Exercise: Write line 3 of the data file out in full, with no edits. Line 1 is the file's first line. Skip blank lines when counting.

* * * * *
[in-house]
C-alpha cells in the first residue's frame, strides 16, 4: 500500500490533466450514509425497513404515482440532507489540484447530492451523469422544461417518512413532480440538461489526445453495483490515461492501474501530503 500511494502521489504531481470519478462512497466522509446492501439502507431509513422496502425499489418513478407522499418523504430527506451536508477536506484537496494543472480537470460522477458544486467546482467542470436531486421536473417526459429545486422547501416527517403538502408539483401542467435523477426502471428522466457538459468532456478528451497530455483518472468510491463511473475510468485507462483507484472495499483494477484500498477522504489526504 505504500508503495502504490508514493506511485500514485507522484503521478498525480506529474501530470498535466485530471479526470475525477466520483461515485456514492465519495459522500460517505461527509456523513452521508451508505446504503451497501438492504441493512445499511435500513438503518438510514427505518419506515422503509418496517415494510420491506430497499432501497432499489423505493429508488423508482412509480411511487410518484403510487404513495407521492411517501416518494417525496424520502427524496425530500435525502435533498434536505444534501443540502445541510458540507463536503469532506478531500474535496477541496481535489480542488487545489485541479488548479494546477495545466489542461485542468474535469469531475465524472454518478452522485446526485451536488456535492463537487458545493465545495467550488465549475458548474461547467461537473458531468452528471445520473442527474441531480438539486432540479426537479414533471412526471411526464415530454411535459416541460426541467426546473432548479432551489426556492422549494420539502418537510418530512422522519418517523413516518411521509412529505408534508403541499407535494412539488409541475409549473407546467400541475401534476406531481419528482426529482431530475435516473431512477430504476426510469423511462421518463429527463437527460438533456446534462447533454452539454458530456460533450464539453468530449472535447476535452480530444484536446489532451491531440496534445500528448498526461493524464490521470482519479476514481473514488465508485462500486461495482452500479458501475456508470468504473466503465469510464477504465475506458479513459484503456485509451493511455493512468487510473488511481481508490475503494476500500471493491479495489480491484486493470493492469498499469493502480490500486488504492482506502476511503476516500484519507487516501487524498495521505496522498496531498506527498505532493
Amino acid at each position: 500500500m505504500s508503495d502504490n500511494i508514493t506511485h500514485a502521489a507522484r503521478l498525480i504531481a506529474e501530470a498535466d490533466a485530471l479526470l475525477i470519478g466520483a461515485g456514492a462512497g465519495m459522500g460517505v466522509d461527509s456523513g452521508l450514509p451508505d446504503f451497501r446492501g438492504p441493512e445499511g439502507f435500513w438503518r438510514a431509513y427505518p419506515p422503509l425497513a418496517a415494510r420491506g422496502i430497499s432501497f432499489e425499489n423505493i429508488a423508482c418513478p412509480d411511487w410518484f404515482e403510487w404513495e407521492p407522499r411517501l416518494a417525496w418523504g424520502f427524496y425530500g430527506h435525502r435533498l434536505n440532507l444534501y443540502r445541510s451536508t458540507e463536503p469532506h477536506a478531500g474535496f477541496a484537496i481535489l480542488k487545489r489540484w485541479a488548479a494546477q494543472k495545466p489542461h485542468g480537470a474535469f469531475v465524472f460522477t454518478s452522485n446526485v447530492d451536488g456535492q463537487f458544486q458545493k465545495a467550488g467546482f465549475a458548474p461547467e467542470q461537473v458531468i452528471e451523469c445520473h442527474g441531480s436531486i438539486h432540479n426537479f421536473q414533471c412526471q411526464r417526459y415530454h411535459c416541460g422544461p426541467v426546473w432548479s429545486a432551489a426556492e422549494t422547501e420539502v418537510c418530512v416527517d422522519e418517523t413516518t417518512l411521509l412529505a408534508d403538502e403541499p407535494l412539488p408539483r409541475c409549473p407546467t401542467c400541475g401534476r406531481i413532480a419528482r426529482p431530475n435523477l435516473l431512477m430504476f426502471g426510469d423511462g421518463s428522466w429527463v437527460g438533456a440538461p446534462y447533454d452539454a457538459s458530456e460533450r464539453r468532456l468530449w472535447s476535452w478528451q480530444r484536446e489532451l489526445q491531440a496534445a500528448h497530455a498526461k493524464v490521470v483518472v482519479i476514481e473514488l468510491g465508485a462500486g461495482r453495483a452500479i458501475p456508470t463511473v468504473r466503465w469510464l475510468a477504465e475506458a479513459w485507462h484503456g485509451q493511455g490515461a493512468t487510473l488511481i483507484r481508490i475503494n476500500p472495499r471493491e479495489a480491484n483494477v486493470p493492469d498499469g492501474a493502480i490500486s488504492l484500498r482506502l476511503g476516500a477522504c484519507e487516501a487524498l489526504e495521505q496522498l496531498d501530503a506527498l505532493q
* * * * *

Amino acid at each position: 500500500m505504500s508503495d502504490n500511494i508514493t506511485h500514485a502521489a507522484r503521478l498525480i504531481a506529474e501530470a498535466d490533466a485530471l479526470l475525477i470519478g466520483a461515485g456514492a462512497g465519495m459522500g460517505v466522509d461527509s456523513g452521508l450514509p451508505d446504503f451497501r446492501g438492504p441493512e445499511g439502507f435500513w438503518r438510514a431509513y427505518p419506515p422503509l425497513a418496517a415494510r420491506g422496502i430497499s432501497f432499489e425499489n423505493i429508488a423508482c418513478p412509480d411511487w410518484f404515482e403510487w404513495e407521492p407522499r411517501l416518494a417525496w418523504g424520502f427524496y425530500g430527506h435525502r435533498l434536505n440532507l444534501y443540502r445541510s451536508t458540507e463536503p469532506h477536506a478531500g474535496f477541496a484537496i481535489l480542488k487545489r489540484w485541479a488548479a494546477q494543472k495545466p489542461h485542468g480537470a474535469f469531475v465524472f460522477t454518478s452522485n446526485v447530492d451536488g456535492q463537487f458544486q458545493k465545495a467550488g467546482f465549475a458548474p461547467e467542470q461537473v458531468i452528471e451523469c445520473h442527474g441531480s436531486i438539486h432540479n426537479f421536473q414533471c412526471q411526464r417526459y415530454h411535459c416541460g422544461p426541467v426546473w432548479s429545486a432551489a426556492e422549494t422547501e420539502v418537510c418530512v416527517d422522519e418517523t413516518t417518512l411521509l412529505a408534508d403538502e403541499p407535494l412539488p408539483r409541475c409549473p407546467t401542467c400541475g401534476r406531481i413532480a419528482r426529482p431530475n435523477l435516473l431512477m430504476f426502471g426510469d423511462g421518463s428522466w429527463v437527460g438533456a440538461p446534462y447533454d452539454a457538459s458530456e460533450r464539453r468532456l468530449w472535447s476535452w478528451q480530444r484536446e489532451l489526445q491531440a496534445a500528448h497530455a498526461k493524464v490521470v483518472v482519479i476514481e473514488l468510491g465508485a462500486g461495482r453495483a452500479i458501475p456508470t463511473v468504473r466503465w469510464l475510468a477504465e475506458a479513459w485507462h484503456g485509451q493511455g490515461a493512468t487510473l488511481i483507484r481508490i475503494n476500500p472495499r471493491e479495489a480491484n483494477v486493470p493492469d498499469g492501474a493502480i490500486s488504492l484500498r482506502l476511503g476516500a477522504c484519507e487516501a487524498l489526504e495521505q496522498l496531498d501530503a506527498l505532493q